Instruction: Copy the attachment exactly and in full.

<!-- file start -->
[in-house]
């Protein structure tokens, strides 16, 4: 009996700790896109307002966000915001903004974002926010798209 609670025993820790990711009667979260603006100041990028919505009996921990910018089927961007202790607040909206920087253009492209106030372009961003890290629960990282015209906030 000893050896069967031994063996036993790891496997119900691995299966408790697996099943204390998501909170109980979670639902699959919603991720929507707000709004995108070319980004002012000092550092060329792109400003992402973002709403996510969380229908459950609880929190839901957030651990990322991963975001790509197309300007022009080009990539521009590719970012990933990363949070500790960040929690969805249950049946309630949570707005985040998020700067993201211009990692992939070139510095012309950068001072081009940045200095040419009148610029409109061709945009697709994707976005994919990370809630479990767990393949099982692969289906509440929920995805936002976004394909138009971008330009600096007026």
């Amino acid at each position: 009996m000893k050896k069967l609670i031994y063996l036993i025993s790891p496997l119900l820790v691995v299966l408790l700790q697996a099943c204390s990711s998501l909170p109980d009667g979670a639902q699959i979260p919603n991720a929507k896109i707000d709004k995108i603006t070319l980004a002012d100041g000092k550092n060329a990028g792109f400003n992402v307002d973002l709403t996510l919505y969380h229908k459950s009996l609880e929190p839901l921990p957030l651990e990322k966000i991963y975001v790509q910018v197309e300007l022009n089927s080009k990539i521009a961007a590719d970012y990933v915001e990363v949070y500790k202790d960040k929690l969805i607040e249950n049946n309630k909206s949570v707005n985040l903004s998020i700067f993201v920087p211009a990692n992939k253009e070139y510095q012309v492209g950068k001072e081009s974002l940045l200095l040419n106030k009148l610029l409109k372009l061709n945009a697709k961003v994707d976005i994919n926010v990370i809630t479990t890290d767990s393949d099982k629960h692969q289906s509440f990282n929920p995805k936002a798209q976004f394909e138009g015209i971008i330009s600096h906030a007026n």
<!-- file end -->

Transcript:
[in-house]
């Protein structure tokens, strides 16, 4: 009996700790896109307002966000915001903004974002926010798209 609670025993820790990711009667979260603006100041990028919505009996921990910018089927961007202790607040909206920087253009492209106030372009961003890290629960990282015209906030 000893050896069967031994063996036993790891496997119900691995299966408790697996099943204390998501909170109980979670639902699959919603991720929507707000709004995108070319980004002012000092550092060329792109400003992402973002709403996510969380229908459950609880929190839901957030651990990322991963975001790509197309300007022009080009990539521009590719970012990933990363949070500790960040929690969805249950049946309630949570707005985040998020700067993201211009990692992939070139510095012309950068001072081009940045200095040419009148610029409109061709945009697709994707976005994919990370809630479990767990393949099982692969289906509440929920995805936002976004394909138009971008330009600096007026």
């Amino acid at each position: 009996m000893k050896k069967l609670i031994y063996l036993i025993s790891p496997l119900l820790v691995v299966l408790l700790q697996a099943c204390s990711s998501l909170p109980d009667g979670a639902q699959i979260p919603n991720a929507k896109i707000d709004k995108i603006t070319l980004a002012d100041g000092k550092n060329a990028g792109f400003n992402v307002d973002l709403t996510l919505y969380h229908k459950s009996l609880e929190p839901l921990p957030l651990e990322k966000i991963y975001v790509q910018v197309e300007l022009n089927s080009k990539i521009a961007a590719d970012y990933v915001e990363v949070y500790k202790d960040k929690l969805i607040e249950n049946n309630k909206s949570v707005n985040l903004s998020i700067f993201v920087p211009a990692n992939k253009e070139y510095q012309v492209g950068k001072e081009s974002l940045l200095l040419n106030k009148l610029l409109k372009l061709n945009a697709k961003v994707d976005i994919n926010v990370i809630t479990t890290d767990s393949d099982k629960h692969q289906s509440f990282n929920p995805k936002a798209q976004f394909e138009g015209i971008i330009s600096h906030a007026n």